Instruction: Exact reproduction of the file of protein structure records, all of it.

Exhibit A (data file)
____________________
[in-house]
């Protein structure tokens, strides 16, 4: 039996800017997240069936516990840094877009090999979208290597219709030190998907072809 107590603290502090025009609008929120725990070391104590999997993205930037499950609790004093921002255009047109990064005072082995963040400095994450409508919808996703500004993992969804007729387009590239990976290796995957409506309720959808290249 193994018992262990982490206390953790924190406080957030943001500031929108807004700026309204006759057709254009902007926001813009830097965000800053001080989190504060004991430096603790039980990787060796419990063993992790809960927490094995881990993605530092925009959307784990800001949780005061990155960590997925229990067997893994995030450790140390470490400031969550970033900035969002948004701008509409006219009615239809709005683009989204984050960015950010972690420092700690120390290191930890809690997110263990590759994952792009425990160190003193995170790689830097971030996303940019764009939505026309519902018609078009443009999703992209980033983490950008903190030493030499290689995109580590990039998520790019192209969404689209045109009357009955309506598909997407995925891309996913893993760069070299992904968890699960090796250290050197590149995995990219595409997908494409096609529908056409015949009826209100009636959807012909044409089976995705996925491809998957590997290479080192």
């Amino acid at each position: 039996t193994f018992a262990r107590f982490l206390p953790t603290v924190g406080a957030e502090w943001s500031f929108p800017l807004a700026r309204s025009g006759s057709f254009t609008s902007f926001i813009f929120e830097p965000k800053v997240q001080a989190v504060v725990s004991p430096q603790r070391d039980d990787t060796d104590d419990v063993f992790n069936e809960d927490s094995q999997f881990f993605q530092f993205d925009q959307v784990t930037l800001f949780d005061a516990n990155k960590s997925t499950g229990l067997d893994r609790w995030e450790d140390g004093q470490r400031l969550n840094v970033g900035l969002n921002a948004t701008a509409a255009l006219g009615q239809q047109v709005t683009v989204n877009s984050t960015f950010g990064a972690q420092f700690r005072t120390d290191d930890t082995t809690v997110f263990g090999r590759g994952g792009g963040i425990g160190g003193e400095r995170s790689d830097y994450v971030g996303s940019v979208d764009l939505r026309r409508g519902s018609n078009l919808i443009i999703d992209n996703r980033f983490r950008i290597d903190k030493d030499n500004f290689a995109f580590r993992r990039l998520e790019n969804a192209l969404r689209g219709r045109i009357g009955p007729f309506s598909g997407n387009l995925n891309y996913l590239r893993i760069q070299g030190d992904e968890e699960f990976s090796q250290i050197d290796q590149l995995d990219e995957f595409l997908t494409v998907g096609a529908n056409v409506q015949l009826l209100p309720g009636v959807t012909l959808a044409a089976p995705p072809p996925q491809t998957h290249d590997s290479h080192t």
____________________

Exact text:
[in-house]
């Protein structure tokens, strides 16, 4: 039996800017997240069936516990840094877009090999979208290597219709030190998907072809 107590603290502090025009609008929120725990070391104590999997993205930037499950609790004093921002255009047109990064005072082995963040400095994450409508919808996703500004993992969804007729387009590239990976290796995957409506309720959808290249 193994018992262990982490206390953790924190406080957030943001500031929108807004700026309204006759057709254009902007926001813009830097965000800053001080989190504060004991430096603790039980990787060796419990063993992790809960927490094995881990993605530092925009959307784990800001949780005061990155960590997925229990067997893994995030450790140390470490400031969550970033900035969002948004701008509409006219009615239809709005683009989204984050960015950010972690420092700690120390290191930890809690997110263990590759994952792009425990160190003193995170790689830097971030996303940019764009939505026309519902018609078009443009999703992209980033983490950008903190030493030499290689995109580590990039998520790019192209969404689209045109009357009955309506598909997407995925891309996913893993760069070299992904968890699960090796250290050197590149995995990219595409997908494409096609529908056409015949009826209100009636959807012909044409089976995705996925491809998957590997290479080192």
């Amino acid at each position: 039996t193994f018992a262990r107590f982490l206390p953790t603290v924190g406080a957030e502090w943001s500031f929108p800017l807004a700026r309204s025009g006759s057709f254009t609008s902007f926001i813009f929120e830097p965000k800053v997240q001080a989190v504060v725990s004991p430096q603790r070391d039980d990787t060796d104590d419990v063993f992790n069936e809960d927490s094995q999997f881990f993605q530092f993205d925009q959307v784990t930037l800001f949780d005061a516990n990155k960590s997925t499950g229990l067997d893994r609790w995030e450790d140390g004093q470490r400031l969550n840094v970033g900035l969002n921002a948004t701008a509409a255009l006219g009615q239809q047109v709005t683009v989204n877009s984050t960015f950010g990064a972690q420092f700690r005072t120390d290191d930890t082995t809690v997110f263990g090999r590759g994952g792009g963040i425990g160190g003193e400095r995170s790689d830097y994450v971030g996303s940019v979208d764009l939505r026309r409508g519902s018609n078009l919808i443009i999703d992209n996703r980033f983490r950008i290597d903190k030493d030499n500004f290689a995109f580590r993992r990039l998520e790019n969804a192209l969404r689209g219709r045109i009357g009955p007729f309506s598909g997407n387009l995925n891309y996913l590239r893993i760069q070299g030190d992904e968890e699960f990976s090796q250290i050197d290796q590149l995995d990219e995957f595409l997908t494409v998907g096609a529908n056409v409506q015949l009826l209100p309720g009636v959807t012909l959808a044409a089976p995705p072809p996925q491809t998957h290249d590997s290479h080192t």